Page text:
When she left to pursue custom seamstress work full time, the neighborhood was bereft. They were hard on the new staff for months. No one could compare. Kim and I have remained friends all these years later, because, like everyone else she touched, I did not want to let her go.

For a little while, we were both sick at the same time. My then 5 year old son and I joined Kim for a dog walk in Eberwhite woods. My son wanted me to chase after him. I could not. So Kim ran with him and played with him, dodging in and out of trees gleefully like some kind of woodland sprite. That’s the Kim he remembers still. It’s likely she was sicker than I was that day. Kim’s strategy throughout her illness, as in the rest of her life, was to grab as many good days as she could. She defied every doctor’s expectation. They knew her body but underestimated her spirit.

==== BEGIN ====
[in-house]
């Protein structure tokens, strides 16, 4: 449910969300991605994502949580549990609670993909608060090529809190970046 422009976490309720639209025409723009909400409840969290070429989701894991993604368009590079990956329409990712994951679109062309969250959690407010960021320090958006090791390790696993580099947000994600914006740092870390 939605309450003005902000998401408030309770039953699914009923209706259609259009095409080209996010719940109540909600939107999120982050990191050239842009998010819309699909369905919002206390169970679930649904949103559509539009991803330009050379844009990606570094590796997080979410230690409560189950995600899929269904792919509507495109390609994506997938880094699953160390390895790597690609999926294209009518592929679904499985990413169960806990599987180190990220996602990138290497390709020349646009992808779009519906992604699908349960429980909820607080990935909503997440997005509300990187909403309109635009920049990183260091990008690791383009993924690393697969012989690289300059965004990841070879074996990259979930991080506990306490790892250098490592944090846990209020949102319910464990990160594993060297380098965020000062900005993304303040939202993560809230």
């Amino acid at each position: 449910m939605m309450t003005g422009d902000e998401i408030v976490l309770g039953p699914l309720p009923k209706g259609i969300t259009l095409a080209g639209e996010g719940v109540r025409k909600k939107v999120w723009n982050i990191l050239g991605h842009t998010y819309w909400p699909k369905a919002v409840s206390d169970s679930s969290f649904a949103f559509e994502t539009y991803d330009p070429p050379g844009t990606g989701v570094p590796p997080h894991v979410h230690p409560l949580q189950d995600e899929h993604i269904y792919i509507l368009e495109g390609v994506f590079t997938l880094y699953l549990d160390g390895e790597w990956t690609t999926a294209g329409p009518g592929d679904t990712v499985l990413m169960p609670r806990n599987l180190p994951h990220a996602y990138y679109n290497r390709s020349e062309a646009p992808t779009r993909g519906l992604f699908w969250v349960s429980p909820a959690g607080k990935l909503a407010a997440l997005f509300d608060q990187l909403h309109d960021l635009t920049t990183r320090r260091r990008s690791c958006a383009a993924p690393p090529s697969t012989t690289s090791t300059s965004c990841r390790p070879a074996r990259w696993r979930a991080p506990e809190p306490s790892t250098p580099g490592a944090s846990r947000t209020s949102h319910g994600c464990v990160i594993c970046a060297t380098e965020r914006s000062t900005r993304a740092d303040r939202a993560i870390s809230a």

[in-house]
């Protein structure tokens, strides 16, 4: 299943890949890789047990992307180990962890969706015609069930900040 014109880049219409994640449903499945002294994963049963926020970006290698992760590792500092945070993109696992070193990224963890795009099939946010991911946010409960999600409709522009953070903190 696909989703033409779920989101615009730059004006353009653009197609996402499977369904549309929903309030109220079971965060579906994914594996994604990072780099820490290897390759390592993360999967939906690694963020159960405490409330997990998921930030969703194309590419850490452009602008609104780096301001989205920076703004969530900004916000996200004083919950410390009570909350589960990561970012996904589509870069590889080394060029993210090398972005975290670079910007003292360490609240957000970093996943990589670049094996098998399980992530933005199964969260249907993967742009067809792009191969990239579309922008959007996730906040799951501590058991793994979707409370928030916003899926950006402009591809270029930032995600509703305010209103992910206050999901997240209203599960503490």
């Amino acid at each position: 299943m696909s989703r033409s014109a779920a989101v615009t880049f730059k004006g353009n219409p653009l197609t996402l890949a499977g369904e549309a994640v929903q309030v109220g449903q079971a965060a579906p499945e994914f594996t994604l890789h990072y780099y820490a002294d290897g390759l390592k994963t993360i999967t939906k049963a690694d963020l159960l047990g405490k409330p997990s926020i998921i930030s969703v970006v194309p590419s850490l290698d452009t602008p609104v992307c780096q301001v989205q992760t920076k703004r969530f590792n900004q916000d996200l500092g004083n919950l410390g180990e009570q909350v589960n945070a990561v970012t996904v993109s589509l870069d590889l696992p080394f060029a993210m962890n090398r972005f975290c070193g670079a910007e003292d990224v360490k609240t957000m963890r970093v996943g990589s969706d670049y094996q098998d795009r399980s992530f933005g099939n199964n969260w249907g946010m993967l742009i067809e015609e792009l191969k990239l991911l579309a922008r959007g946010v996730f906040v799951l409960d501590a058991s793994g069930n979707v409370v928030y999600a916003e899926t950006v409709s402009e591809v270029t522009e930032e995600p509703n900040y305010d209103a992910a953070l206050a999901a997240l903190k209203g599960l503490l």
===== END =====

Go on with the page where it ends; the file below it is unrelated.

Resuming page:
Kim was always planning something new. She would be hooked up to machines in the hospital and still be thinking abut a new business, or buying a house someday, or moving to New Mexico and falling in love again. The last two she accomplished, against all odds, in this last year. She had many dreams unfulfilled too. We all do. But she left a profound legacy that goes well beyond anyone’s standard list of worldly accomplishments. A legacy that is hard to enumerate. Her accomplishments do not fit on a CV. They fit better on a paper plate, an intricately draped frock or a chuppah made for a friend of salvaged curly willow. Her community supported her through illness in ways that were remarkable, but we’ll leave those stories for later. She earned our devotion. She was the fierce advocate, the help mate, the magic maker. When, through considerable effort, we managed to finally get her back to Michigan from New Mexico a few weeks ago, I walked into her hospital room and hugged her. She touched my face and asked, “How are you feeling?”… I replied, ‘I am feeling that I love you.’ We all do.